A blind cricket commentator in Zimbabwe manages to judge the power and direction of a shot – and rarely makes mistakes. When the ball hits the bat, the radio announcer exclaims that it's sailing far. Dean Du Plessis' acute sense of hearing and his eavesdropping on other commentators helps him overcome the fact that he is blind, producing a delivery so polished that most listeners are unaware that he can't see.
Mr Du Plessis hears the power and direction of the hit. He listens to the speed and spin of the ball, along with the players' exertions and their cries of elation or frustration. He senses the excitement – or otherwise – of the play on the cricket field and collates the scores with a computer-like memory.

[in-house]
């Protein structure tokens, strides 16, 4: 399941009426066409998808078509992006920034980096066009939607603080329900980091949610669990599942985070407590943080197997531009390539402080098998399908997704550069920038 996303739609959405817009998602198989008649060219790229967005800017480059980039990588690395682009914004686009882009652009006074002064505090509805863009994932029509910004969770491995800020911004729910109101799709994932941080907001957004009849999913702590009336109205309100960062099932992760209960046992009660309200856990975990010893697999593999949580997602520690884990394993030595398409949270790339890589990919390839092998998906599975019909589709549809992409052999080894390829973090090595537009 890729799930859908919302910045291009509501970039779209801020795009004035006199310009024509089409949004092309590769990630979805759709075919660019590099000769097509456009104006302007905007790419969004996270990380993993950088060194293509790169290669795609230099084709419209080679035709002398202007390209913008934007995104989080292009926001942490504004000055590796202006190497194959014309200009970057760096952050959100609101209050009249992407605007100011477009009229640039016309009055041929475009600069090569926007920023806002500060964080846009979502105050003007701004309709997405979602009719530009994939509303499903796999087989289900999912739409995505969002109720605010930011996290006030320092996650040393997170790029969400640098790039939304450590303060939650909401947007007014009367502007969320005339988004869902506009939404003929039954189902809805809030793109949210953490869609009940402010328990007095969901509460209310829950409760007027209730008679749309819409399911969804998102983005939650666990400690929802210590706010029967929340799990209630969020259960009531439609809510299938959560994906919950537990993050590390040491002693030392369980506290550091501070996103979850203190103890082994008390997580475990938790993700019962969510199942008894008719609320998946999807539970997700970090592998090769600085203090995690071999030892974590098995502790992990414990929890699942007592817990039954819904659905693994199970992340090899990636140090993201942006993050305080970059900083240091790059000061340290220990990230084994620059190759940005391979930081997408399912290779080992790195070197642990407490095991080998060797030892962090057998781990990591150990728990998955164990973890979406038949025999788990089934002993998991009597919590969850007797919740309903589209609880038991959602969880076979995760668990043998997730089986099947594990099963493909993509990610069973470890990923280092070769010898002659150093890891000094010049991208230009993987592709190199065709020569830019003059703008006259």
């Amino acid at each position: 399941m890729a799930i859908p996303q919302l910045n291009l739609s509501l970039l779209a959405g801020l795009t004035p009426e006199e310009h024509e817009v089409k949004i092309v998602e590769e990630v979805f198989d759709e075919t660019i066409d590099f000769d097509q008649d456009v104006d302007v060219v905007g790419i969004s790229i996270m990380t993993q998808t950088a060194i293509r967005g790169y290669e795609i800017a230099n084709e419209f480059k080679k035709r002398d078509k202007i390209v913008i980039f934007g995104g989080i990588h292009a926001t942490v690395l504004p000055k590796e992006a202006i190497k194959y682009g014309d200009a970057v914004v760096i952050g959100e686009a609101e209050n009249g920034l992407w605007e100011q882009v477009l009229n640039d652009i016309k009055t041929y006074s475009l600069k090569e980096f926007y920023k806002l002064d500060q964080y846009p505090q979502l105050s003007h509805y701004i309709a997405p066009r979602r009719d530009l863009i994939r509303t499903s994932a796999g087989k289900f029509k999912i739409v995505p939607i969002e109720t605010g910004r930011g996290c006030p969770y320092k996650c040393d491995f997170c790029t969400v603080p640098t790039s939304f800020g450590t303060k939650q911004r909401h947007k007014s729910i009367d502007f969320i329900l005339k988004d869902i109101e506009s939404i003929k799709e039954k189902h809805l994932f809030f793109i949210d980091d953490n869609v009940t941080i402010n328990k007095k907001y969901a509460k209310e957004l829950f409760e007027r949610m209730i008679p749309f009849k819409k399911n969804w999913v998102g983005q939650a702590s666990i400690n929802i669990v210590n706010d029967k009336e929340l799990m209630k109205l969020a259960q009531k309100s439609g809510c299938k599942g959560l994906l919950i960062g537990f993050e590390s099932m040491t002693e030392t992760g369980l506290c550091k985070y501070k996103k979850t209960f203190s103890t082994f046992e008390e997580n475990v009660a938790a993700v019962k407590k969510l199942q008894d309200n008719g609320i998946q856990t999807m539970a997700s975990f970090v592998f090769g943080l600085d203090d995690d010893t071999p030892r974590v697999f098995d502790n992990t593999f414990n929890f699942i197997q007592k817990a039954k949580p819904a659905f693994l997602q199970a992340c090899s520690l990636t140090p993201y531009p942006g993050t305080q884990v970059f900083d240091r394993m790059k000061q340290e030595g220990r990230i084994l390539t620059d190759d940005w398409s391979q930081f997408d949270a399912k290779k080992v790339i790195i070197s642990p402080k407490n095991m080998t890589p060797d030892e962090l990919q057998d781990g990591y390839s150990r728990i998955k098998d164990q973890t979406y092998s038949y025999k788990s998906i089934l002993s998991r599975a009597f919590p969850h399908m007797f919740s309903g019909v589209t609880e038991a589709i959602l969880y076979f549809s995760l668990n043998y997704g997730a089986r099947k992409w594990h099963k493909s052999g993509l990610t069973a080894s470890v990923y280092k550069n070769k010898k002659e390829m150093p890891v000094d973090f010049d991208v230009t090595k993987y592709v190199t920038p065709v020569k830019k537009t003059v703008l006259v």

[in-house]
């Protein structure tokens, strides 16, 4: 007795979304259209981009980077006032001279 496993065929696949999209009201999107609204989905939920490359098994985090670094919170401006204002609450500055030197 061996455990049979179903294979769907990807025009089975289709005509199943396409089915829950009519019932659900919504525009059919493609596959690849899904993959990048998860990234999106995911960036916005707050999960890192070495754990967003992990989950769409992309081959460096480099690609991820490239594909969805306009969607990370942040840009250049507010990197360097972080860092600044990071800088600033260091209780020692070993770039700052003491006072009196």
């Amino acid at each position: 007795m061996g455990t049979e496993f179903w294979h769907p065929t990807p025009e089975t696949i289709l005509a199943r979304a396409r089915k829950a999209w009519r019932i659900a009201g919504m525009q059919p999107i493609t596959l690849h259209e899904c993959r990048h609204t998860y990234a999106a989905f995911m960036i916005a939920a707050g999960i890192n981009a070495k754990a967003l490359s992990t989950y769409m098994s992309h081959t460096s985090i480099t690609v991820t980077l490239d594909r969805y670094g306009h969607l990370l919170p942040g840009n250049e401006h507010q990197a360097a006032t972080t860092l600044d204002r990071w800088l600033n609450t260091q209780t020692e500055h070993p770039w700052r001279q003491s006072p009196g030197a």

In the media area at Harare's Country Club sports field, other journalists see the ball soar skyward after a sharp crack on the bat. "That's a big one. It's gone for six," said the 33-year-old Mr Du Plessis, his opaque eyes gazing into the distance. It has, flying way out of the field.
Team members and spectators murmur applause as the often sedate game of cricket goes on. In a fast-moving sport like football, Mr De Plessis' feat would likely be impossible. He asks a friend to confirm the score on the board and feeds the latest to state radio. "I have to ensure I am totally accurate," said. "I'm generally spot on or very close. I think I have a pretty big hard drive in my head."